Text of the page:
A Michigan man who penned his own “nobituary” died one day after throwing a party to celebrate his life.
About 500 people attended the “celebration of life” for Bob Eleveld of Grand Rapids, Michigan Live reported. The 80 year-old had arranged the party weeks before and announced it in a local newspaper in an article his family referred to as a “nobit.”
— Michigan News (@NewsMichigan) March 20, 2017
“Hel-“LO”! This is Bob Eleveld. As I write this notice, I am still with you, although my doctors have informed me that this status will change in the near future,” Eleveld wrote in the Grand Rapids Press on Mar. 14. “I have decided, however, to eschew the normal process of others celebrating my life after I die and, instead, would like to celebrate your lives with me. I would like to invite those who are able to attend my ‘Celebration of Life’ Open House.”
This was one of those stories that hits every range of emotion. A dying EGR man writes pre obit, plans party. pic.twitter.com/FRRPZnuxfu
— joelafurgey (@joelafurgey) March 16, 2017
As it turned out, he was too unwell to attend the event himself but relatives and friends who turned out left well-wishes on cards and sticky notes. Those notes were read to him as he passed away in bed at his home the next day while the University of Michigan basketball game played on TV, Michigan Live reported.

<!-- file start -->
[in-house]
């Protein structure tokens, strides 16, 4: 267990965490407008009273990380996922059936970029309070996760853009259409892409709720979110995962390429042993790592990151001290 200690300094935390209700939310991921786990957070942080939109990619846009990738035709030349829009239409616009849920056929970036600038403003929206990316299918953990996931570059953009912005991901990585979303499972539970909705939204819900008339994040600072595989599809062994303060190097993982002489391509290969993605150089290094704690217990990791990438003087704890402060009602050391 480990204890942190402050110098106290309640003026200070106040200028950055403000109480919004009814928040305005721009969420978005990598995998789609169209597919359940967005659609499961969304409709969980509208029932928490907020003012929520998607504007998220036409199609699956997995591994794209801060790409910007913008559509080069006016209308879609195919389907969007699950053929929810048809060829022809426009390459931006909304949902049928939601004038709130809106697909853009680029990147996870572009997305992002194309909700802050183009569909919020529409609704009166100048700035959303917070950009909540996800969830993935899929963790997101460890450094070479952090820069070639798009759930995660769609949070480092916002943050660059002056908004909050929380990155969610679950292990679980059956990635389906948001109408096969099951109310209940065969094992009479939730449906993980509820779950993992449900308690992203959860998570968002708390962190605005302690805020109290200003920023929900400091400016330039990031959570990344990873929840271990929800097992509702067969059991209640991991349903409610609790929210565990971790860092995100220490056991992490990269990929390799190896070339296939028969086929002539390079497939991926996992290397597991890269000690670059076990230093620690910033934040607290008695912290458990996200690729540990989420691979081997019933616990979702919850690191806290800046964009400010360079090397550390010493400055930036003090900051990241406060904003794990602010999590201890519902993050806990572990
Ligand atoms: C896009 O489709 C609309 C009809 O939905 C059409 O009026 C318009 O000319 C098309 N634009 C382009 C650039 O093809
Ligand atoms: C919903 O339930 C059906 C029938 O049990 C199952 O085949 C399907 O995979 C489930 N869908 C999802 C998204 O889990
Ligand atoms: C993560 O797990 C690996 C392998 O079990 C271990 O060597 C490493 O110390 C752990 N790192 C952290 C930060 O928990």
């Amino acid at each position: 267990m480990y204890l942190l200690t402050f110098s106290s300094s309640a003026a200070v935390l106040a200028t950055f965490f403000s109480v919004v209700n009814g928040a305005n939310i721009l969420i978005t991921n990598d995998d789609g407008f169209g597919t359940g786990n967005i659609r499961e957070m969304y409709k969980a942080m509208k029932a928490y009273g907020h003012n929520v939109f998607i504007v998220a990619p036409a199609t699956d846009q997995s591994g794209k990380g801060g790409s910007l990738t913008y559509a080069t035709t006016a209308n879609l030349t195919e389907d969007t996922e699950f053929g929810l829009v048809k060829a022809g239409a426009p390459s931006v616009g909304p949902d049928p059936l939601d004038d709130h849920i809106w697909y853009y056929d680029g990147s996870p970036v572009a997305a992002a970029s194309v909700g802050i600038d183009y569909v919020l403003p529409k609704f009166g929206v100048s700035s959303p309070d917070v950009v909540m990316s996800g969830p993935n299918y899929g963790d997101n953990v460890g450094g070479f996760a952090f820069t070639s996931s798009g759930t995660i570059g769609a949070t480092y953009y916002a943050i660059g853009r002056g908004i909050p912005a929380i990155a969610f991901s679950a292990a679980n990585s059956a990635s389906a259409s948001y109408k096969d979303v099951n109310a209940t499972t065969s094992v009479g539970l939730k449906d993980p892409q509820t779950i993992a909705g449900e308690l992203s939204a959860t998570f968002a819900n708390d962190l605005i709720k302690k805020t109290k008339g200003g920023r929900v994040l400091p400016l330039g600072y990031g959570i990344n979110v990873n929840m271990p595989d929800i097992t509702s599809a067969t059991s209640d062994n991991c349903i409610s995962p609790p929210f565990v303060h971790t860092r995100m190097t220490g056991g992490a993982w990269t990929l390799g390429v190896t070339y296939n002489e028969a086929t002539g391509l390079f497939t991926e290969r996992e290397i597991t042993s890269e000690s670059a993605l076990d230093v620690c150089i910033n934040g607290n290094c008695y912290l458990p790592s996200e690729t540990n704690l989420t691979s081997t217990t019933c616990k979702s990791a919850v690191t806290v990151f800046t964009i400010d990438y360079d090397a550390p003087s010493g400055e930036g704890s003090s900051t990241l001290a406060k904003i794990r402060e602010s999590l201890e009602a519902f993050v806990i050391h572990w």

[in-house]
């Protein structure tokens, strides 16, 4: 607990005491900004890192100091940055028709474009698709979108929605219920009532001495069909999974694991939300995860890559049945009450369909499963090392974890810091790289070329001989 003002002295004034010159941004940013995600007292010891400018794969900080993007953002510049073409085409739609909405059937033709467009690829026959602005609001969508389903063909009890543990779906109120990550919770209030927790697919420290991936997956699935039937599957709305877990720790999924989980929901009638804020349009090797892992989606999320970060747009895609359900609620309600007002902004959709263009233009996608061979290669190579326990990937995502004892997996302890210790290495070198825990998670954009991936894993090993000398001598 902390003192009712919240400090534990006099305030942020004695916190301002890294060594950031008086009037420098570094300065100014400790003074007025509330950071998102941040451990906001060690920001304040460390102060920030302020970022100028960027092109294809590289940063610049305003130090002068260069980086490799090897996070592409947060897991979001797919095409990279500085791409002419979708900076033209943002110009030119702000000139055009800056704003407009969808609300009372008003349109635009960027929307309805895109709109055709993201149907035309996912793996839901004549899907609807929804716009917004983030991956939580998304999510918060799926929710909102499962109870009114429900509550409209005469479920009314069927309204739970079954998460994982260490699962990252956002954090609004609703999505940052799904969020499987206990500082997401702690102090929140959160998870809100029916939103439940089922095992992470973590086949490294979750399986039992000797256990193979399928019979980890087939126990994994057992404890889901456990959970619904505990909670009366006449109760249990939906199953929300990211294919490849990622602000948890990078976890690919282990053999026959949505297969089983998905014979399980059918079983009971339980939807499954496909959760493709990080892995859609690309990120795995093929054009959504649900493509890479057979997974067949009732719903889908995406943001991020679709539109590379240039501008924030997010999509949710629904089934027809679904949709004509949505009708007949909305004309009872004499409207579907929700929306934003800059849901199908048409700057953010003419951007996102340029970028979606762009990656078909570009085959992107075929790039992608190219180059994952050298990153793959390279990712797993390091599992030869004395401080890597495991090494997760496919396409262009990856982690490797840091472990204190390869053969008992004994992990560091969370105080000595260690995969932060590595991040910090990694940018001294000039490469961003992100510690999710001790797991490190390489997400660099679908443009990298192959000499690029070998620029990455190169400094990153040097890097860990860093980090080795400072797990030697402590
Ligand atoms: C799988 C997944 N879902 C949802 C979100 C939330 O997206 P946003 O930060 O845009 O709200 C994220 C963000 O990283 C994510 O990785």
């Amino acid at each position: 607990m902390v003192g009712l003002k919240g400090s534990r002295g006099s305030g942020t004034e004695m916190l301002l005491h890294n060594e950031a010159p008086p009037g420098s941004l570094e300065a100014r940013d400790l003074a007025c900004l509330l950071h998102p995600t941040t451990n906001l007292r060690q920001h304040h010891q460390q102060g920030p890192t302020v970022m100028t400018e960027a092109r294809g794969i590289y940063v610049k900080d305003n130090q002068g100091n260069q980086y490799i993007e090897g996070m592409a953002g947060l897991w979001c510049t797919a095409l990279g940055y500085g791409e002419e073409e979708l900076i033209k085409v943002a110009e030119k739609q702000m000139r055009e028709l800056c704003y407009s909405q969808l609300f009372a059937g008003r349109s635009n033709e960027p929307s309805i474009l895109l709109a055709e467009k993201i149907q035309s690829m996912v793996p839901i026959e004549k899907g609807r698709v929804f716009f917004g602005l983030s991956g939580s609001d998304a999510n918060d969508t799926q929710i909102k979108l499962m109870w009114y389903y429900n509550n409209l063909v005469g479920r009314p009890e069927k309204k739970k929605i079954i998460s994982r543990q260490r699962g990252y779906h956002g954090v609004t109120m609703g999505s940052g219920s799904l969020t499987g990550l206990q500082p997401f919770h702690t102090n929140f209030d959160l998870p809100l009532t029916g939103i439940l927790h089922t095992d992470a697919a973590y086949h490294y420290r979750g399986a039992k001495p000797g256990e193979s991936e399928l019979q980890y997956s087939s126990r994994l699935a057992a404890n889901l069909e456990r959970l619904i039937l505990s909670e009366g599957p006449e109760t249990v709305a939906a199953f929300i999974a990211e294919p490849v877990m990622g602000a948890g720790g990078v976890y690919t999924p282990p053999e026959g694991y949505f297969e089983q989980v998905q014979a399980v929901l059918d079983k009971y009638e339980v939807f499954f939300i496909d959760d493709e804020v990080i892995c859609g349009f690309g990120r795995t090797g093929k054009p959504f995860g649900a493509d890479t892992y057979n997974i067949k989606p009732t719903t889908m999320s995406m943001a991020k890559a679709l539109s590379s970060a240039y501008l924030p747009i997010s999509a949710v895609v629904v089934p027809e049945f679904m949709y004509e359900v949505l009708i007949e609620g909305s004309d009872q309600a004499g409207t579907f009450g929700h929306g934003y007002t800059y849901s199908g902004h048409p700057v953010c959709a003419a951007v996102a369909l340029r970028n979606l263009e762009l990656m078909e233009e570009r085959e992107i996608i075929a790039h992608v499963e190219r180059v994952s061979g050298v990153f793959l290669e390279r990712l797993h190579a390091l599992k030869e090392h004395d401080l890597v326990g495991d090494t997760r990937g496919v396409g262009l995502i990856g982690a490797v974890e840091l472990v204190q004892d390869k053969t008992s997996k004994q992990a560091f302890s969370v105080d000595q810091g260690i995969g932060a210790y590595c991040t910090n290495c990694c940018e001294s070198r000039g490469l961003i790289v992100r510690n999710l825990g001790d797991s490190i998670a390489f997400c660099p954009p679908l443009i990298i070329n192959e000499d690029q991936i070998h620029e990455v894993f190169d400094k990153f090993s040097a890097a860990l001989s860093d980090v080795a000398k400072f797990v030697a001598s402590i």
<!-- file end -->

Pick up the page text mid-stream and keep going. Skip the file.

“We were fortunate enough to make Bob’s wish come true,” Michele McIsaac, Eleveld’s partner for about 24 years, said. “He wanted to go out with a bang and he went out with a bang.”
A graduate from University of Michigan Law School in 1961, Eleveld practiced law for more than 50 years in Grand Rapids. He served in the Michigan Air National Guard and was active in local politics. He served as a local Republican Party chairman, a candidate for state representative and a member of the East Grand Rapids City Commission.
He was diagnosed with a rare type of leukemia in August 2014 and stopped treatment after nearly two years of battling the cancer, according to Michigan Live.
“I would like the opportunity to share a moment with all of the people who have touched my life in so many ways and to let you know how much you have meant to me,” he wrote in his “nobit” invitation to the celebration.
He added that his “loving partner, Michele,” his eight children, 20 grandchildren and two great-grandchildren were “at ease with the fact that we’re in the fourth quarter with no more Hail Mary passes.”
— WOOD TV8 (@WOODTV) March 18, 2017
Eleveld’s daughter Kerry said her father’s idea for a party instead of a funeral was not new.
“Long before he had cancer, he would always say don’t throw a funeral for me, have a party,” she told Michigan Live.
“I recognize that the timing of this event may be a bit odd, considering that I will be with you for this Celebration of Life,” Eleveld’s invitation read. “Doing this brings me great joy. We’d be honored if you would drop in, say hi, share a glass of red and a laugh.”
The decision to go ahead with the party came after doctors told Eleveld he only had four to six weeks left to live.
His daughter felt he was happy with the result even though he was unable to attend the event held at the Thousand Oaks Golf Club.
“For him, I don’t think it was so much about him as it was about bringing people together,” she said.
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